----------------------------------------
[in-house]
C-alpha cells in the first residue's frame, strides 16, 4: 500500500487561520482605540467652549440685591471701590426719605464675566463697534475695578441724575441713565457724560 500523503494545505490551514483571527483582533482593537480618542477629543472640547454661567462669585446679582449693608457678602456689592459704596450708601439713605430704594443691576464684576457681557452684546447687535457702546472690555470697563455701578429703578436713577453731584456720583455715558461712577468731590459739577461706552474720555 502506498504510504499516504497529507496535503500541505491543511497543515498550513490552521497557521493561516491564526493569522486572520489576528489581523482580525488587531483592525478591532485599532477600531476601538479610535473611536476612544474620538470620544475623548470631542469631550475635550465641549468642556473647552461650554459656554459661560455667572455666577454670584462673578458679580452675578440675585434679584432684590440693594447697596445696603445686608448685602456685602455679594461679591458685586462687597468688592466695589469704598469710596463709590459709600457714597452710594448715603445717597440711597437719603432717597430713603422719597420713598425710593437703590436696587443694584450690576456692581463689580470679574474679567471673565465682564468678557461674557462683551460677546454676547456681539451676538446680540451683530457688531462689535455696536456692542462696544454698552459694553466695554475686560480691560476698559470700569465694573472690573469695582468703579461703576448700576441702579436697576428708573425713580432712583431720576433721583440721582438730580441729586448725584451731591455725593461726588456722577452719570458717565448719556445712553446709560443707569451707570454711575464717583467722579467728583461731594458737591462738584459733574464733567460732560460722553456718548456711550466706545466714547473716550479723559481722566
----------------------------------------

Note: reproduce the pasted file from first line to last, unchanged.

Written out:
[in-house]
C-alpha cells in the first residue's frame, strides 16, 4: 500500500487561520482605540467652549440685591471701590426719605464675566463697534475695578441724575441713565457724560 500523503494545505490551514483571527483582533482593537480618542477629543472640547454661567462669585446679582449693608457678602456689592459704596450708601439713605430704594443691576464684576457681557452684546447687535457702546472690555470697563455701578429703578436713577453731584456720583455715558461712577468731590459739577461706552474720555 502506498504510504499516504497529507496535503500541505491543511497543515498550513490552521497557521493561516491564526493569522486572520489576528489581523482580525488587531483592525478591532485599532477600531476601538479610535473611536476612544474620538470620544475623548470631542469631550475635550465641549468642556473647552461650554459656554459661560455667572455666577454670584462673578458679580452675578440675585434679584432684590440693594447697596445696603445686608448685602456685602455679594461679591458685586462687597468688592466695589469704598469710596463709590459709600457714597452710594448715603445717597440711597437719603432717597430713603422719597420713598425710593437703590436696587443694584450690576456692581463689580470679574474679567471673565465682564468678557461674557462683551460677546454676547456681539451676538446680540451683530457688531462689535455696536456692542462696544454698552459694553466695554475686560480691560476698559470700569465694573472690573469695582468703579461703576448700576441702579436697576428708573425713580432712583431720576433721583440721582438730580441729586448725584451731591455725593461726588456722577452719570458717565448719556445712553446709560443707569451707570454711575464717583467722579467728583461731594458737591462738584459733574464733567460732560460722553456718548456711550466706545466714547473716550479723559481722566